Your Injury Case

What If I'm In an Accident and the Other Driver Is Uninsured?

What happens if the other driver doesn't have insurance, or doesn't have enough insurance?

Car accidents are stressful no matter what. But what happens if the other driver doesn't have insurance, or doesn't have enough insurance? In many cases, you'll still have some options to get compensation for your injuries.

Your Car Insurance Might Cover You

Your own insurance might cover you in this instance. Uninsured and underinsured motorist insurance and personal injury protection (PIP) are two types of coverage that can cover your expenses if you're in an accident with an uninsured driver. Depending on what state you live in, you may be required to have some (or all) of these coverages.

Even if your state doesn't require it, you probably have the option to add these to your current insurance. The only downside to doing so is the additional cost.

How Does Uninsured/Underinsured Motorist Coverage Work?

Uninsured motorist coverage will pay your medical bills, up to policy limits, if the person who caused the accident doesn’t have insurance. It can also cover lost wages, pain and suffering, and, in some cases, damage to your car.

Underinsured motorist coverage is very similar. It pays the difference between the other person’s insurance and the covered cost of your expenses. 

Many states which require uninsured motorist coverage also require underinsured motorist coverage, but this isn’t true for every state.

Using Your No-Fault or PIP Coverage

“No-fault” is a bit of a misleading term. Even in no-fault states, responsibility for the accident can still be determined. The only difference is that in a no-fault state, your own car insurance will cover your expenses and the other driver’s car insurance will cover their expenses. So if you live in one of these states, your own insurance might cover an accident with an uninsured or underinsured driver.

Personal injury protection is very similar, and most no-fault states require you to carry this coverage. It covers your expenses if you’re in an accident, regardless of who caused it. Even if you live in a state that’s not no-fault, you can purchase this coverage.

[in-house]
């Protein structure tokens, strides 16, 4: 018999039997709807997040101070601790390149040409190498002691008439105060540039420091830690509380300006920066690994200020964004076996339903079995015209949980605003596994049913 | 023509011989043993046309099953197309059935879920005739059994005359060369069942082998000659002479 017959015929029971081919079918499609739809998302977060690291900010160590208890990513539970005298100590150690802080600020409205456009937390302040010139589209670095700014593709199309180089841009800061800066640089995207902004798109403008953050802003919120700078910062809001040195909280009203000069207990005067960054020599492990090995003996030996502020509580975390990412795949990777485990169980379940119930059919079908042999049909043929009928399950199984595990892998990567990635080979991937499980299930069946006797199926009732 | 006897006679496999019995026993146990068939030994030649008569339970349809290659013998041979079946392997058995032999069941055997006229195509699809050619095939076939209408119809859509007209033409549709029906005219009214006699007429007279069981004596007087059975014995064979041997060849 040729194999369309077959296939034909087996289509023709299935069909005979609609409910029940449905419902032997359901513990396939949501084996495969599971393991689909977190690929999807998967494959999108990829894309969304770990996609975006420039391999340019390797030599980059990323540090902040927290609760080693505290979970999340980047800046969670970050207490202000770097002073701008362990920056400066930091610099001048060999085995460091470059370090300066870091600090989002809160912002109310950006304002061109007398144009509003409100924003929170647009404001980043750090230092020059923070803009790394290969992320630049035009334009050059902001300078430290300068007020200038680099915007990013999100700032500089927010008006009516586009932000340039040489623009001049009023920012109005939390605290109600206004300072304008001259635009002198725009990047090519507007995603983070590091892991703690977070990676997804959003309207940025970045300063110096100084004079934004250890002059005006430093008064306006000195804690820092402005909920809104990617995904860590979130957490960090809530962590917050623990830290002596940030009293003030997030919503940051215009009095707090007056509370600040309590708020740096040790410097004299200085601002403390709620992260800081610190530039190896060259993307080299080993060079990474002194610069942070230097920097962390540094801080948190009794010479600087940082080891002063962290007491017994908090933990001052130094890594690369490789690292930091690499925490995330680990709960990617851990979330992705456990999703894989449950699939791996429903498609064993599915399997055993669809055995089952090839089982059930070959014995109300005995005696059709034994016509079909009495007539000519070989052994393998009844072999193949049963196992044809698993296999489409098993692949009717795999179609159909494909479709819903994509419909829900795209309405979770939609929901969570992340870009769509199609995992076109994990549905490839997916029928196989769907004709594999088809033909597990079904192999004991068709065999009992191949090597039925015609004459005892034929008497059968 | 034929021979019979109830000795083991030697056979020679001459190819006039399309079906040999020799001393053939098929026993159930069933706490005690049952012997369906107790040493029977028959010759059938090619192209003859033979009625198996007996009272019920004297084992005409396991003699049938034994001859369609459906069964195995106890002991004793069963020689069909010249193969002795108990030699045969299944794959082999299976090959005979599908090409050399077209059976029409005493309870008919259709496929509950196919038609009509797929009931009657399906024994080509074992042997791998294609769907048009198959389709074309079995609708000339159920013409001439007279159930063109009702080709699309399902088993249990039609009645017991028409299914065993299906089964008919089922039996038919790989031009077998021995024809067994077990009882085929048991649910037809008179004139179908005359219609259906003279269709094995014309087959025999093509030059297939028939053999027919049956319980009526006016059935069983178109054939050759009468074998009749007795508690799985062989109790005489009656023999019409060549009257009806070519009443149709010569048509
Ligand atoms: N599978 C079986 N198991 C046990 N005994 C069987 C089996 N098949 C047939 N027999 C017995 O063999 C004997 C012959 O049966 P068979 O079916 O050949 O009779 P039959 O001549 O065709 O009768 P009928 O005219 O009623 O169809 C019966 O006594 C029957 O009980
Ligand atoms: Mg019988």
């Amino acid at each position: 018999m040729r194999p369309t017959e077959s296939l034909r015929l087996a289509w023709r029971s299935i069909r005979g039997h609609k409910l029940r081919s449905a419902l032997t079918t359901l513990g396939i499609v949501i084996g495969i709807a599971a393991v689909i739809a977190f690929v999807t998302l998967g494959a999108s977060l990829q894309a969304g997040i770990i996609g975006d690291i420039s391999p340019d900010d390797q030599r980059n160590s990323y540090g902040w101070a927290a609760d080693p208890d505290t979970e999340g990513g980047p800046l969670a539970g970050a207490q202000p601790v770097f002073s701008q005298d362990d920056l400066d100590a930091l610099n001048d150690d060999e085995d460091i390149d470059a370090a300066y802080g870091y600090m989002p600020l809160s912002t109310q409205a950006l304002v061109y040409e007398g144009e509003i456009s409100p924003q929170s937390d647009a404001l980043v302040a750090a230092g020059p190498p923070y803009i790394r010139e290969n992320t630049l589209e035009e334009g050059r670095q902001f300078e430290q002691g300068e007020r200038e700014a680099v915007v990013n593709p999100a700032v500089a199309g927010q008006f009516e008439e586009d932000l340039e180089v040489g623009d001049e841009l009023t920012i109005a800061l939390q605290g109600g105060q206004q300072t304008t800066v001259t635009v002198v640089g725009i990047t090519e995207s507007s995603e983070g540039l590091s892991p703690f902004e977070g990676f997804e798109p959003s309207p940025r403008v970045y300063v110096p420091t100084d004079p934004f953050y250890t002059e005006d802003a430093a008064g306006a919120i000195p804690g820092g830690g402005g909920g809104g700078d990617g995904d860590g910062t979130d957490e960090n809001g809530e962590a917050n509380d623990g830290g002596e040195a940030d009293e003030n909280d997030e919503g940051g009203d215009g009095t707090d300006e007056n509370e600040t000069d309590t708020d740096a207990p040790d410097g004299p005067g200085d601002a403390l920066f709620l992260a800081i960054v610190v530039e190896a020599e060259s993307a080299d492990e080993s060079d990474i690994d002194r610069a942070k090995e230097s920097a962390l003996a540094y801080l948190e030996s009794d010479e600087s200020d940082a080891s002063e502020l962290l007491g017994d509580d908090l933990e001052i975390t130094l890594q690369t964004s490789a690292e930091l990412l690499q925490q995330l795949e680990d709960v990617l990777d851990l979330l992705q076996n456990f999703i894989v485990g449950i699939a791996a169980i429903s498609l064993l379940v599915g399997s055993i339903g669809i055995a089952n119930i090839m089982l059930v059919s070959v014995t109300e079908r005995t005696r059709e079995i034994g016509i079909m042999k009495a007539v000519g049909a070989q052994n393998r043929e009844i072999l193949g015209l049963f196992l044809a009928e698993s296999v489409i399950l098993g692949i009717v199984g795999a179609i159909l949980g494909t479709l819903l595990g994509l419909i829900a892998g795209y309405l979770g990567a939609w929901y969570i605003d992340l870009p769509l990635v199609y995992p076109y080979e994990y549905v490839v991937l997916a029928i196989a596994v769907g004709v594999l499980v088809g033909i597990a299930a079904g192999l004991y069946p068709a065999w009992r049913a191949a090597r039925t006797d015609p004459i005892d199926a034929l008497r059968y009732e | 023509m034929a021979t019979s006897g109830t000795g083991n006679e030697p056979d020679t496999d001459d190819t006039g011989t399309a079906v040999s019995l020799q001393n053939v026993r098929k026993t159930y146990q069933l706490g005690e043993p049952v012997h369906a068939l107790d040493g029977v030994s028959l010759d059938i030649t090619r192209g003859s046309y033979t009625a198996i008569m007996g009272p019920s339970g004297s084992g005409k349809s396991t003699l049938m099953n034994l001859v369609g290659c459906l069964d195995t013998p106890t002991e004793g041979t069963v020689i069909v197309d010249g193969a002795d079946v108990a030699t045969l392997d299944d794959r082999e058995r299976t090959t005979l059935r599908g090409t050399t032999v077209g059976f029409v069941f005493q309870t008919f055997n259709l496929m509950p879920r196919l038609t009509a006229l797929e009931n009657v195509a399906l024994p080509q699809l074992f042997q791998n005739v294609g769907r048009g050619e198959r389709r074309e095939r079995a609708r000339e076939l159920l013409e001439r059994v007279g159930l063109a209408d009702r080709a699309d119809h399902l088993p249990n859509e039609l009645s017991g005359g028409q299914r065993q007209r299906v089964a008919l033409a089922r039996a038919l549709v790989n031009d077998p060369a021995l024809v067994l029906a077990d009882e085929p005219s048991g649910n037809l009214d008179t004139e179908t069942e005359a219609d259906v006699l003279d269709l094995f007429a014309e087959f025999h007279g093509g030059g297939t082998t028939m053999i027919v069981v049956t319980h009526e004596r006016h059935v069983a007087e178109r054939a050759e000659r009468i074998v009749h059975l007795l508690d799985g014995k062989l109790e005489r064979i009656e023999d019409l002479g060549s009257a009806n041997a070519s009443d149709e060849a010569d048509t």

What About Collision Coverage?

Collision coverage is an optional coverage that covers repairs to your vehicle, in general regardless of who was at fault. If you have a car loan, your lienholder might require you to have this sort of insurance. If you carry this, it will provide funds to repair your car. It’s important to note, however, that collision coverage only covers your car, not any medical bills.

Can I File a Lawsuit Against an Uninsured Driver?

You can, but it might be more trouble than it’s worth. In no-fault states, you can only bring a lawsuit if your damages are above a certain amount. In non-no-fault states, you’re able to bring a lawsuit against an uninsured driver.

However, even if you win a case against an uninsured driver, there’s no guarantee that they’re going to be able to pay you awarded damages. Most people can’t pay for all the costs of a car accident; that’s why we have car insurance in the first place. So even a win in court doesn’t guarantee that you’ll actually be able to collect what was awarded.

How Can a Lawyer Help Me?

Injury attorneys can do a lot more than just represent you in court. They can provide advice to help you ensure that you’re getting all the compensation you’re entitled to, no matter whose insurance is paying. Don’t have a lawyer? No problem. You can have your case evaluated online in just three minutes with